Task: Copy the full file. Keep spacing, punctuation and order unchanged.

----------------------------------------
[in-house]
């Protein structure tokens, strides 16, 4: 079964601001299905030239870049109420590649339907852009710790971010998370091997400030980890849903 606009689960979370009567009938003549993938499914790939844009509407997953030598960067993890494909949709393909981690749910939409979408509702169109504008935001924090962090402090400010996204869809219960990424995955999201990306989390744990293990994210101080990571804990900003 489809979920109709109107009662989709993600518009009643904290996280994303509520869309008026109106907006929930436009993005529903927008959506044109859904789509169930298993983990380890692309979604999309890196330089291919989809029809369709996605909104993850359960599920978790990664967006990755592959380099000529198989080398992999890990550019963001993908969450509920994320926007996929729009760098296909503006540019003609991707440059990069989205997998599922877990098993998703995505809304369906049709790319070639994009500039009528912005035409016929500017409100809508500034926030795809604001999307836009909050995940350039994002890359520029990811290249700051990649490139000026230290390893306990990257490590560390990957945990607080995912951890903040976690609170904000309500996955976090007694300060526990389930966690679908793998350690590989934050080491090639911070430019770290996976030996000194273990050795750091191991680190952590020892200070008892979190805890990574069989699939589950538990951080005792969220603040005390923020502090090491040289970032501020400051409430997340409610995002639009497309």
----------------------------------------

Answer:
[in-house]
């Protein structure tokens, strides 16, 4: 079964601001299905030239870049109420590649339907852009710790971010998370091997400030980890849903 606009689960979370009567009938003549993938499914790939844009509407997953030598960067993890494909949709393909981690749910939409979408509702169109504008935001924090962090402090400010996204869809219960990424995955999201990306989390744990293990994210101080990571804990900003 489809979920109709109107009662989709993600518009009643904290996280994303509520869309008026109106907006929930436009993005529903927008959506044109859904789509169930298993983990380890692309979604999309890196330089291919989809029809369709996605909104993850359960599920978790990664967006990755592959380099000529198989080398992999890990550019963001993908969450509920994320926007996929729009760098296909503006540019003609991707440059990069989205997998599922877990098993998703995505809304369906049709790319070639994009500039009528912005035409016929500017409100809508500034926030795809604001999307836009909050995940350039994002890359520029990811290249700051990649490139000026230290390893306990990257490590560390990957945990607080995912951890903040976690609170904000309500996955976090007694300060526990389930966690679908793998350690590989934050080491090639911070430019770290996976030996000194273990050795750091191991680190952590020892200070008892979190805890990574069989699939589950538990951080005792969220603040005390923020502090090491040289970032501020400051409430997340409610995002639009497309």